Military Press and Elbow Tendons

Military presses work your shoulders, triceps, shoulders and core muscles. You perform them by standing with your feet together and a barbell held at shoulder height. Forcefully press the bar straight up over your head until your arms are straight, then lower it back down under control. While the military press can be a highly effective upper body strength builder, performing it with poor technique, or when suffering from a pre-existing injury, can be detrimental to your elbow tendons.

Elbow Tendons

Tendons attach muscles to bones. They're made of tough connective tissue and aid with joint movement. There are two main tendons around your elbows -- the medial epicondyle on the inside of your elbow and the lateral epiocondyle on the outside. Under normal circumstances, these tendons work in conjunction with the triceps, biceps and forearm muscles to provide movement around the elbow.


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While tendons can fracture or snap, the most common issue you may suffer is tendinitis. Tendinitis is an irritation or inflammation of the tendon, according to, and is often caused by overuse. Tendinitis of the medial epicondyle is often referred to as golfer's elbow, while the lateral epicondyle is tennis elbow. Military presses can bring about either of these conditions, if you perform them too often or use poor technique.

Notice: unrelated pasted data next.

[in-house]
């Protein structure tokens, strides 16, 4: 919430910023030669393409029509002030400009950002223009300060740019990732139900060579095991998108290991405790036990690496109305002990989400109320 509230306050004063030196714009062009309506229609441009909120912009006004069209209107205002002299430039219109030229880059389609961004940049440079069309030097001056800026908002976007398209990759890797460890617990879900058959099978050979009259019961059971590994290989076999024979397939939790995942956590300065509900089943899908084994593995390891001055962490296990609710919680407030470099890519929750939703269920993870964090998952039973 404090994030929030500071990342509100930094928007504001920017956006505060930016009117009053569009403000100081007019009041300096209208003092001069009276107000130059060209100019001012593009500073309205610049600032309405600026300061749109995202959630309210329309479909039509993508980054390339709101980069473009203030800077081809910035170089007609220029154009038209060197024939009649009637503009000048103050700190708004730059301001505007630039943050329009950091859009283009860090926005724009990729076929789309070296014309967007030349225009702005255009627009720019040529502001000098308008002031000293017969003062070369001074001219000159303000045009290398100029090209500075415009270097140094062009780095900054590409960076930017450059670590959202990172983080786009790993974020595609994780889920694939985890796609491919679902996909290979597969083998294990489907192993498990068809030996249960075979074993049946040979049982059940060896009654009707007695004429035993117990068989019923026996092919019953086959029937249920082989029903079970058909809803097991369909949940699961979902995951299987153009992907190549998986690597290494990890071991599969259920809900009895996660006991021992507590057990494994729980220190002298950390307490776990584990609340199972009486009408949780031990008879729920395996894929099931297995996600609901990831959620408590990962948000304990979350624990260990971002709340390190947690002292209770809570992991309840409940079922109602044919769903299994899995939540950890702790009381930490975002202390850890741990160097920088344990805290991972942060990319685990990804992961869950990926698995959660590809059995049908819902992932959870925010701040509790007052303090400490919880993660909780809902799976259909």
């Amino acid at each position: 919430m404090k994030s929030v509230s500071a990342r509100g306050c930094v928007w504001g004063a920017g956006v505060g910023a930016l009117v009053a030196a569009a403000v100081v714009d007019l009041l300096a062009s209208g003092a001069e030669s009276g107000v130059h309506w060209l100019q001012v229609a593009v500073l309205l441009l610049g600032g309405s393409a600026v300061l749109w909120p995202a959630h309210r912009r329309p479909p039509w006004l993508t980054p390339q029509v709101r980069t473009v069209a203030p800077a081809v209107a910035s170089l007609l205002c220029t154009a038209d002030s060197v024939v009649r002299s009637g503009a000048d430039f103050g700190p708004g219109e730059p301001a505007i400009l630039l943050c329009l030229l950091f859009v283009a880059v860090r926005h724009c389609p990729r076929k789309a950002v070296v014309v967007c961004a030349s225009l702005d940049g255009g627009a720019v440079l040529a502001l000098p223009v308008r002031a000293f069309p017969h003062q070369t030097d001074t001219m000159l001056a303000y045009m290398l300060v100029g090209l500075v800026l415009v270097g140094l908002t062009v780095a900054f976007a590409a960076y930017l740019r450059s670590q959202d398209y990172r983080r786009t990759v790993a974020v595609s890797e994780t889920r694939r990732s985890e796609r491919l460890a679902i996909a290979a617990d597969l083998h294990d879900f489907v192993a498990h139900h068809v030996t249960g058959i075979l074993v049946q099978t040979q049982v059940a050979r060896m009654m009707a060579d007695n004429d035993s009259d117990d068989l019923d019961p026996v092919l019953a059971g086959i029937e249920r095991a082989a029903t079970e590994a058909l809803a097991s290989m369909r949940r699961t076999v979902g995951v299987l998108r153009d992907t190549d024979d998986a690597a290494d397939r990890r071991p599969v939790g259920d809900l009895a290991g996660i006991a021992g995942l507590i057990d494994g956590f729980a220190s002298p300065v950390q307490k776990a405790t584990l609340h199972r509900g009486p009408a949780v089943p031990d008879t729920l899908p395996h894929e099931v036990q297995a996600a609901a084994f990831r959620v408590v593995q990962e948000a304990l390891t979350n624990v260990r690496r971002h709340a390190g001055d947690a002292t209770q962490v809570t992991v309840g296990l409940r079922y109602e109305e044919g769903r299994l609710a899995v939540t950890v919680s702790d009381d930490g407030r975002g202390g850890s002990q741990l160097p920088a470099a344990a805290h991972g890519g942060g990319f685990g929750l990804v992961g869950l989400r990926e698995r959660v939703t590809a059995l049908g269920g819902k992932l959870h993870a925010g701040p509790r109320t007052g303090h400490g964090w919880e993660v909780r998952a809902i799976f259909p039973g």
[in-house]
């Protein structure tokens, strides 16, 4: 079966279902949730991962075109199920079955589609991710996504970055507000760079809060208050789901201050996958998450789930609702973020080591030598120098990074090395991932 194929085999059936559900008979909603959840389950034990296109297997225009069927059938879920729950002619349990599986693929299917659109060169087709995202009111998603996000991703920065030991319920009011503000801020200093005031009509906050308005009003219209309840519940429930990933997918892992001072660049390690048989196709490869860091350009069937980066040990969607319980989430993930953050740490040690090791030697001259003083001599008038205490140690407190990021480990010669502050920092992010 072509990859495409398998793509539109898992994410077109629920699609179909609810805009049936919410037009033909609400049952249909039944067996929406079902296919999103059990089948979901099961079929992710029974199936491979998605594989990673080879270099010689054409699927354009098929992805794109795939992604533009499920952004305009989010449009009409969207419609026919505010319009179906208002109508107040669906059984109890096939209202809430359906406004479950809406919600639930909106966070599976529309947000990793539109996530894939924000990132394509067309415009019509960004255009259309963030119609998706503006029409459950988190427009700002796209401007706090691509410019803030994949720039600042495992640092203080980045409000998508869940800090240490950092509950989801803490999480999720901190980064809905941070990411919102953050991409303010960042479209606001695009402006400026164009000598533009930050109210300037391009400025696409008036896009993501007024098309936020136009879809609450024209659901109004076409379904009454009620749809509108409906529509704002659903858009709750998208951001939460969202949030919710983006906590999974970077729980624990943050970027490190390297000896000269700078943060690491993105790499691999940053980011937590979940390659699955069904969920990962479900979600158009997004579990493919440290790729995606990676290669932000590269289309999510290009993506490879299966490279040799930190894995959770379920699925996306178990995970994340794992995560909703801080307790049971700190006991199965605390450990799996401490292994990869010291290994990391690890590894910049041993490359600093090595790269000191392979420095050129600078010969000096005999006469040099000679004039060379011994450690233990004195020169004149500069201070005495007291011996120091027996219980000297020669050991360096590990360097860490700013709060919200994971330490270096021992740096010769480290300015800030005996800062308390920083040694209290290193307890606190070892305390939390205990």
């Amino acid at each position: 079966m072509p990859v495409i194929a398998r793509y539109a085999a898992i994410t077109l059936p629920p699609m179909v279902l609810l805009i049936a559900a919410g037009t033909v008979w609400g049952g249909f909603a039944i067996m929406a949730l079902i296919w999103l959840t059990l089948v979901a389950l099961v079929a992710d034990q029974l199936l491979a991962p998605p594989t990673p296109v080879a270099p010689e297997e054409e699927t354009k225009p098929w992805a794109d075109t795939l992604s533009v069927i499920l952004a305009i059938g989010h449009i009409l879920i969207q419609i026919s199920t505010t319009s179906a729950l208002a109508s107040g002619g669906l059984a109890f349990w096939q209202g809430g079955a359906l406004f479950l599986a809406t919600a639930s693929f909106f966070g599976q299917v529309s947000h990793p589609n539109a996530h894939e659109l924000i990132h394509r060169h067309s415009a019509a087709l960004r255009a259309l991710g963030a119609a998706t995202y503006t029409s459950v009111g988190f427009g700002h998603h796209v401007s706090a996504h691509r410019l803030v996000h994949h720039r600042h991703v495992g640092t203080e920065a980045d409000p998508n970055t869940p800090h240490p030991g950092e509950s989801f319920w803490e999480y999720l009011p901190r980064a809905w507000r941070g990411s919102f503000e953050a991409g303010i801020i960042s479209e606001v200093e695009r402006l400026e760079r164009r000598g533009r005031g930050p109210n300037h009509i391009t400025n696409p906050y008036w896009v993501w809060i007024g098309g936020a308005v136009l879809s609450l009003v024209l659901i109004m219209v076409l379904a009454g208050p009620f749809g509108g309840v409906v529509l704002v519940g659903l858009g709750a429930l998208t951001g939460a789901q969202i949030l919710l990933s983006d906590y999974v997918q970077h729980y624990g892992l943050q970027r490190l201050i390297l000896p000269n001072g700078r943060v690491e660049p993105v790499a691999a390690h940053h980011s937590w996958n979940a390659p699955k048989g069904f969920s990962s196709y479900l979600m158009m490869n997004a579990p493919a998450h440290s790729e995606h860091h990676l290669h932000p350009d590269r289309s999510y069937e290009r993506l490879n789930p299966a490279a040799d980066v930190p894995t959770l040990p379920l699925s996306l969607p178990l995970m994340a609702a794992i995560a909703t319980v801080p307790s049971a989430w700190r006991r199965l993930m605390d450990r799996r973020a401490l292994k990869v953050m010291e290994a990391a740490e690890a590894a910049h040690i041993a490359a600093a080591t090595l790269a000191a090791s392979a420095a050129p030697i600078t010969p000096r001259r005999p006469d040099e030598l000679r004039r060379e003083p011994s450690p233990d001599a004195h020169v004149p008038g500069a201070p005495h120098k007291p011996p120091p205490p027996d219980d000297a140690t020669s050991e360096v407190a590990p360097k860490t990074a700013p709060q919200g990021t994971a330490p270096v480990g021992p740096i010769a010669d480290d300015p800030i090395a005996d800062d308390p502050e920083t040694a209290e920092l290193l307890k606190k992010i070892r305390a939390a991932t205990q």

By far the most effective way to prevent tendinitis and strengthen your elbow tendons is to ensure your military pressing technique is perfect. Keep your elbows tucked in throughout the whole movement and use a shoulder-width grip. A wide grip with flared elbows will place more stress on the structures around your elbow. Avoid using jerky movements and use a weight that challenges you, but allows you to complete all your reps with good form.


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Balancing your training program is another key element to avoiding tendon issues, according to coach Charles Poliquin of the Poliquin Performance Institute in Rhode Island. For every set of military presses you do, perform a set for the opposing muscle groups -- your lats and biceps. Alternate sets of military presses with sets of pullups, lat pulldowns or dumbbell or cable rows. If you feel the onset of tendinitis, stretch the muscles around your elbows frequently, drop military presses from your routine temporarily and visit a sports therapist or physio for treatment to prevent the onset of full elbow tendinitis.